8.cxd5 Nxd5 9.Nxd5 exd5 10.dxc5 Nxc5. Anand wants a position where he can play with a tiny edge and try to exert psychological pressure. Kramnik avoids this skilfully 11.Be5. White emphasises his control of the square in front of the isolated pawn. This is essential, the pawn must be blocked before it can be attacked. 11...Bf5. 11...Bf6 is standard but again, Kramnik may be motivated by a desire to avoid any preparation 12.Bxf6 Qxf6 13.Qd4 Qxd4 14.Nxd4 Bd7 and Black continued with Ne6 and equalised quickly in Kasparov v Kramnik Blitz 2001 draw in 24. 12.Be2 Bf6 13.Bxf6 Qxf6

14.Nd4. 14.Qd4 Qxd4 (14...Qc6 15.Rc1? Nd3+) 15.Nxd4 Bd7 would be a tempo up on the line above but Black could play Qc6 when he menaces Nb3. 14...Ne6. Black fights for the d4 square. 15.Nxf5. 15.Nxe6 fxe6 is good for Black. 15...Qxf5 16.0-0 Rfd8. Black is more active and this compensates for the weak d5 pawn. If he plays d5-d4 he will be fine. 17.Bg4 Qe5 18.Qb3 Nc5 19.Qb5 b6 20.Rfd1 Rd6. Solidly played, not 20...d4 21.b4!

21.Rd4 a6 22.Qb4 h5. If the side with the isolani can advance it he is usually fine. This is not a rash attacking move, it's positionally motivated. Once the white bishop has been driven away from the h3-c8 diagonal Black can play Ne6 controlling the d4 square and then d5-d4 solves his problems as we will see. 23.Bh3 Rad8 24.g3 g5! Kramnik plays to evict the bishop as mentioned above. 24...Ne6 25.Bxe6 fxe6 And Black's slighly loose position may give Anand faint hopes. Kramnik had a think hereabouts and concluded he can expand safely. 25.Rad1 g4 26.Bg2 Ne6 27.R4d3 d4. Thematic, every Black piece is focused on d4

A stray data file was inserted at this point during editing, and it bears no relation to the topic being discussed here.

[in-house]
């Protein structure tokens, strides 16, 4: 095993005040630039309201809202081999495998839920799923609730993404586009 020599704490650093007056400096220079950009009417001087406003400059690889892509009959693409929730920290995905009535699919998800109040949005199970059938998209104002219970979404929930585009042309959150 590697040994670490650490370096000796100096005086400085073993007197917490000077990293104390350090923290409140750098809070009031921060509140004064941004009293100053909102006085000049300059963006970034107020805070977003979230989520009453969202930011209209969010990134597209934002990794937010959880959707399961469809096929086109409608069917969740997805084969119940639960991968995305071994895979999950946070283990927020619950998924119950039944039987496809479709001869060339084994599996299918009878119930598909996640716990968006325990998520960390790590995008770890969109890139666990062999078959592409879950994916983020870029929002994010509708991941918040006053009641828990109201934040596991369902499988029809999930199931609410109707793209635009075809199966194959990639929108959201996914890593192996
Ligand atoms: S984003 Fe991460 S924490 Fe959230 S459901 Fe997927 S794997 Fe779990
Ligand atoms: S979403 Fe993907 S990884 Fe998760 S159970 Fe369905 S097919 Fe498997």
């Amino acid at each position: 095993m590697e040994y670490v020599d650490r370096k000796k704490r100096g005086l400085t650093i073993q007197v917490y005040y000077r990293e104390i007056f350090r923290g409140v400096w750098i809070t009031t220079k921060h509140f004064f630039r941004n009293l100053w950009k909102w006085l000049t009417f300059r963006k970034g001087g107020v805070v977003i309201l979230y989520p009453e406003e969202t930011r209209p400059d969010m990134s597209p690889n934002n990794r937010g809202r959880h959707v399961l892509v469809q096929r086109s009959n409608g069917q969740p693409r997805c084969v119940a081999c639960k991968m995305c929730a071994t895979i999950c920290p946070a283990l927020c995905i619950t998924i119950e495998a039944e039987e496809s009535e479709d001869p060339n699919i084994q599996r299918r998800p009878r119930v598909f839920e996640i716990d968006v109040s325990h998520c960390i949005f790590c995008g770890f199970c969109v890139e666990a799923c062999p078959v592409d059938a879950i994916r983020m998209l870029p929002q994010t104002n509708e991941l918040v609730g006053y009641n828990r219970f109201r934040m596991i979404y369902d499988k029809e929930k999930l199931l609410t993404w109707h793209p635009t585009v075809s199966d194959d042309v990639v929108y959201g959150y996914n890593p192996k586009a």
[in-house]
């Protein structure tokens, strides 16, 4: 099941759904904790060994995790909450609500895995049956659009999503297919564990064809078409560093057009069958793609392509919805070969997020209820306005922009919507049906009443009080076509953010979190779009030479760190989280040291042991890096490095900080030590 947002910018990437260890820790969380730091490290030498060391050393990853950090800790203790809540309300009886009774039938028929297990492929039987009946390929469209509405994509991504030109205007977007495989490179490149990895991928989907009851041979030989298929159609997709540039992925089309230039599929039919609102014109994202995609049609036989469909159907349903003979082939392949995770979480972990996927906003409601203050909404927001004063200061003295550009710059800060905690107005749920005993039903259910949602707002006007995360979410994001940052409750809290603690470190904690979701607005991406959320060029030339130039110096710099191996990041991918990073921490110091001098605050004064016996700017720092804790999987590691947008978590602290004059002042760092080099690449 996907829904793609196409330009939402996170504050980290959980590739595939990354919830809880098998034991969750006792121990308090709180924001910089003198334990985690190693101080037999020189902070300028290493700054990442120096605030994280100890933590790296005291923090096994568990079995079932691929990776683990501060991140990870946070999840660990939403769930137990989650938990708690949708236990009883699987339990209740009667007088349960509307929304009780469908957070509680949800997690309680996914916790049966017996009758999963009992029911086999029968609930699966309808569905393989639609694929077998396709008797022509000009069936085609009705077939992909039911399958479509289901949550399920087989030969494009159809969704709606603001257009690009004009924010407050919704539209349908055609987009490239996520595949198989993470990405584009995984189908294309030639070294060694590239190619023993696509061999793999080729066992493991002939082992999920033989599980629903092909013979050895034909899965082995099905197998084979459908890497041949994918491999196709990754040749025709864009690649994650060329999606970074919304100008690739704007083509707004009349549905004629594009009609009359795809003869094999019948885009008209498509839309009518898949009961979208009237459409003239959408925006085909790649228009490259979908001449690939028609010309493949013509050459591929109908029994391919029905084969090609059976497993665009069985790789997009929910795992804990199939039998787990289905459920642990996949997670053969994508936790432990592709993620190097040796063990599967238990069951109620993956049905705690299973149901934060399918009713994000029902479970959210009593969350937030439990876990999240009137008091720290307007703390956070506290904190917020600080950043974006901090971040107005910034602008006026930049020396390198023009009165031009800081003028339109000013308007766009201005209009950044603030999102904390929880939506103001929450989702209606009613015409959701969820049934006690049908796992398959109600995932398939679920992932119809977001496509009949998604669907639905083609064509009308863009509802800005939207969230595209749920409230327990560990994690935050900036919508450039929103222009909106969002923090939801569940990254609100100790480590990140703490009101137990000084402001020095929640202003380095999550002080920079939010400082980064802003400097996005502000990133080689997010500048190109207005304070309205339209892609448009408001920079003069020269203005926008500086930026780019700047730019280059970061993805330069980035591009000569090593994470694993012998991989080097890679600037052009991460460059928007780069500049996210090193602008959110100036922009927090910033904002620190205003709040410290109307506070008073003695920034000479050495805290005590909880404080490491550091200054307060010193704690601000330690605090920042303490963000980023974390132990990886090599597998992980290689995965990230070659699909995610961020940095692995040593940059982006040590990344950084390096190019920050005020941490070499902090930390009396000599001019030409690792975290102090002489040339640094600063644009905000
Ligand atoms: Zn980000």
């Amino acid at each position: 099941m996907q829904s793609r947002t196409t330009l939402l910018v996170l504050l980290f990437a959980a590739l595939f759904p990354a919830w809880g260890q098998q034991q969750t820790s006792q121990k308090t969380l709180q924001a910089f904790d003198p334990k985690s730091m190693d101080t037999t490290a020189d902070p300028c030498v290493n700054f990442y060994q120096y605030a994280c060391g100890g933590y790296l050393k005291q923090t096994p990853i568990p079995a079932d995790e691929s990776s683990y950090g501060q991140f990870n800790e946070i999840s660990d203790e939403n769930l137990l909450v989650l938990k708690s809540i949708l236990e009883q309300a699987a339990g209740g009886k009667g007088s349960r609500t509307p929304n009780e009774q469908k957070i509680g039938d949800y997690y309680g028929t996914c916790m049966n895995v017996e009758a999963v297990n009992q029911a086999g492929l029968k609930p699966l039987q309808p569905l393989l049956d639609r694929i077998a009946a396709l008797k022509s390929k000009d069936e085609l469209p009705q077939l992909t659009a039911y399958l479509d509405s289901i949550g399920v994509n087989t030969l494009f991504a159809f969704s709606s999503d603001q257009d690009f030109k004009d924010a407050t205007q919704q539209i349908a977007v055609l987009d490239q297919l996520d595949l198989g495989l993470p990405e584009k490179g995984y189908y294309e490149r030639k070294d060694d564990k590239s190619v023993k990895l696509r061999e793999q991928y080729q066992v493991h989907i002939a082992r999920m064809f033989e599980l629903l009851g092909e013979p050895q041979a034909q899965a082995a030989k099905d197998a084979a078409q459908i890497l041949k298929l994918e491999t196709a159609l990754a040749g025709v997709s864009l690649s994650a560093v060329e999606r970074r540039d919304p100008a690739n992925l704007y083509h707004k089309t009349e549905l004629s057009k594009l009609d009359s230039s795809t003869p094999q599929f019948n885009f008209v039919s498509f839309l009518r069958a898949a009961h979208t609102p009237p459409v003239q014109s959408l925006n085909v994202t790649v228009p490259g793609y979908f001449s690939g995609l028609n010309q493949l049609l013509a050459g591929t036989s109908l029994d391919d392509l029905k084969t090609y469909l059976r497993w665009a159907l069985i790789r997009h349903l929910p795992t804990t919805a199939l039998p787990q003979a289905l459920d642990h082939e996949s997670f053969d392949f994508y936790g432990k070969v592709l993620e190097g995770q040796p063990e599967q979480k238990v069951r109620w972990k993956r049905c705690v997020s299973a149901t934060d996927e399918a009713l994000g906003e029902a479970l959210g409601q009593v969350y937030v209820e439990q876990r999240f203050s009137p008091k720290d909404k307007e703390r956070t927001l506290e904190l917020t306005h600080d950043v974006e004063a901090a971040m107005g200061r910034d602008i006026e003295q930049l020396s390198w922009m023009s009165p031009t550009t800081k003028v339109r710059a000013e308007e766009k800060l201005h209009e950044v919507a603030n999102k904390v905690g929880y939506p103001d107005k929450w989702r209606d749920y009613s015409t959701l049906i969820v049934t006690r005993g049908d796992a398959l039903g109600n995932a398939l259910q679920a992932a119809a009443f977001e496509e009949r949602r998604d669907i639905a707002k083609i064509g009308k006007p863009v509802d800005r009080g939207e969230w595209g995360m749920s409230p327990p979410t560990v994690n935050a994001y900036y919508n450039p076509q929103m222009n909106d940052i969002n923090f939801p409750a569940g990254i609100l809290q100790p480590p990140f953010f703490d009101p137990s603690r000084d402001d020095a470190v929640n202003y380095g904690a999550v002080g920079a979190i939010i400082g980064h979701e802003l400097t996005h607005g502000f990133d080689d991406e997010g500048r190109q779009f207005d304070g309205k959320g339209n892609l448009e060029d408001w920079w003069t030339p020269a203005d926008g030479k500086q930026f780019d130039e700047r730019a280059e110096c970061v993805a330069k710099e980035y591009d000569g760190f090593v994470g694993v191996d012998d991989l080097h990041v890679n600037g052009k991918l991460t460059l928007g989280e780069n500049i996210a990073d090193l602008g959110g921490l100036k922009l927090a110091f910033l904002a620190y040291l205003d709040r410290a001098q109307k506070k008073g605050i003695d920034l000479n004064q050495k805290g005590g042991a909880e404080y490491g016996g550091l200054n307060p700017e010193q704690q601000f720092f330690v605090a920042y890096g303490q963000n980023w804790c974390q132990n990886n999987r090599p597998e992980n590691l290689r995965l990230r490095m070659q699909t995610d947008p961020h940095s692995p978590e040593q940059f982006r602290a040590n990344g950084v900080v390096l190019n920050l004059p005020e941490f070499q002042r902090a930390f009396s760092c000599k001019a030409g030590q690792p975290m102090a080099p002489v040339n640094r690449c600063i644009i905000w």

28.exd4 Rxd4 29.Rxd4 Rxd4

29...Rxd4 30.Rxd4 Nxd4 and Black's centralised queen and knight ensure he cannot come to any harm. For example 31.Qxb6 Qe1+ 32.Bf1 Nf3+ 33.Kg2 Qe4 forces perpetual. Draw agreed. [Click to replay]

Malcolm Pein runs ChessBaseUSA, the London Chess Center and is Executive Editor of CHESS Magazine. Occasionally he sneaks off to watch a game of football.

Picture gallery

Vladimir Kramnik emerges from his shuttle limousine, accompanied by manager Carsten Hensel (right)

Vishy Anand arrives, with 1.d4 on his mind

And indeed that is what he plays in game four, in his second white game of the match

Vladimir Kramnik reacts to Anand's new opening

Game four in the World Championship 2008 is under way

The theatre of the State Art Gallery is packed

In fact the organisers have added two rows of chairs in the front to accommodate more guests

In the press room

Kema Goryaeva, Communication Director of UEP, who used to run the FIDE office in Elista

IM Martin Bräutigam (translates to "bridegroom") who reports for German broadsheets

WGM Elmira Mirzoeva reporting for Russian radio and TV